Three RCTs with 7,337 participants (4,057 were treated with apixaban and 3,280 treated with subcutaneous enoxaparin) were included. Duration of drug treatment ranged from 10 to 14 days. All studies were considered to be at low risk of bias: randomised treatment allocation sequences were generated in all trials, blinding was conducted across all trials, outcome measurements were unlikely to be influenced by lack of blinding and the numbers and reasons for withdrawal/drop-out were reported.
Compared with enoxaparin, proximal deep-vein thrombosis was significantly less prominent among participants who received apixaban (OR 0.47, 95% CI 0.27 to 0.82, I2=10.6%). There was no significant reduction in the risk of pulmonary embolism (I2=40.8%).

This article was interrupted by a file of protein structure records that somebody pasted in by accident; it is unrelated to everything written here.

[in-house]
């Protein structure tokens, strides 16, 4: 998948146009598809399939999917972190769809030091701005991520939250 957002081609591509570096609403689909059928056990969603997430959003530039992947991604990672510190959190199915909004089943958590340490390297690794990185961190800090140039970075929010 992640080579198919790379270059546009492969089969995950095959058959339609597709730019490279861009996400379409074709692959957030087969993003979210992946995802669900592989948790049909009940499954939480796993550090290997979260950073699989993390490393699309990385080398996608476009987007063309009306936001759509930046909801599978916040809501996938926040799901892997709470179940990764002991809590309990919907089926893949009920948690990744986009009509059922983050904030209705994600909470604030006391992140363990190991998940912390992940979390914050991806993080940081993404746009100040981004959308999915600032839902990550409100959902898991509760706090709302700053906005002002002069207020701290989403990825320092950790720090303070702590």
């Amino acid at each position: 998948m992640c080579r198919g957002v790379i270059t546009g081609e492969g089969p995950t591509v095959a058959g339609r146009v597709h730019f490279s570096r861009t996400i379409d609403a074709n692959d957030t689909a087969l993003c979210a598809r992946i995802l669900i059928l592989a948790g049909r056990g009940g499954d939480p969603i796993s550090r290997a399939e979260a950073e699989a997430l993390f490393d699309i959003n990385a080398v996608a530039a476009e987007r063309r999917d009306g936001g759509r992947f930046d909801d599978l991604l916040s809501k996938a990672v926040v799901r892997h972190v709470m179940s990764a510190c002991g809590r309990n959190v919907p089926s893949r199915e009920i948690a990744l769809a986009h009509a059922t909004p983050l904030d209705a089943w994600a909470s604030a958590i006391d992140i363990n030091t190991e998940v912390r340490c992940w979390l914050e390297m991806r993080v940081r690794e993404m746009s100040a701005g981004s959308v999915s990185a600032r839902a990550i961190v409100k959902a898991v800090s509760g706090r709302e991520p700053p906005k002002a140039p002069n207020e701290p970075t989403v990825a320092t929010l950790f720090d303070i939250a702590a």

Apixaban was associated with lower major bleeding rates than enoxaparin (OR 0.55, 95% CI 0.32 to 0.96, I2=0). There were no significant differences between treatments for other safety outcomes (clinically relevant non-major bleeding, raised hepatic transaminase enzyme or bilirubin concentrations and arterial thromboembolic events).
There was no evidence for publication bias.